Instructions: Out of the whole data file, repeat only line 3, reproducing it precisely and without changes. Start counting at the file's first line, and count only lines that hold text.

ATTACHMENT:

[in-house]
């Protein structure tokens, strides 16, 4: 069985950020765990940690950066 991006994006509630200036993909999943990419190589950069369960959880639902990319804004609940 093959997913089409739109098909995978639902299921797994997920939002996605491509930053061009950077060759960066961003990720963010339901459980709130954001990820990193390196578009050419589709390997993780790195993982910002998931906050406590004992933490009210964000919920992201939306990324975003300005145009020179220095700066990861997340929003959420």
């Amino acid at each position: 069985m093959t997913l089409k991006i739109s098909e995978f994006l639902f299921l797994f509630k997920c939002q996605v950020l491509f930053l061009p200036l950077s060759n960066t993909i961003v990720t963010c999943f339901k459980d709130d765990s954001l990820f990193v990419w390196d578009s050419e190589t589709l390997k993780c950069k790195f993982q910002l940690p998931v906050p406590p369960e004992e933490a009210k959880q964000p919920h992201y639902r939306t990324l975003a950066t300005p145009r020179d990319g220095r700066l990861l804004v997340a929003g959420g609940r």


């Amino acid at each position: 069985m093959t997913l089409k991006i739109s098909e995978f994006l639902f299921l797994f509630k997920c939002q996605v950020l491509f930053l061009p200036l950077s060759n960066t993909i961003v990720t963010c999943f339901k459980d709130d765990s954001l990820f990193v990419w390196d578009s050419e190589t589709l390997k993780c950069k790195f993982q910002l940690p998931v906050p406590p369960e004992e933490a009210k959880q964000p919920h992201y639902r939306t990324l975003a950066t300005p145009r020179d990319g220095r700066l990861l804004v997340a929003g959420g609940r």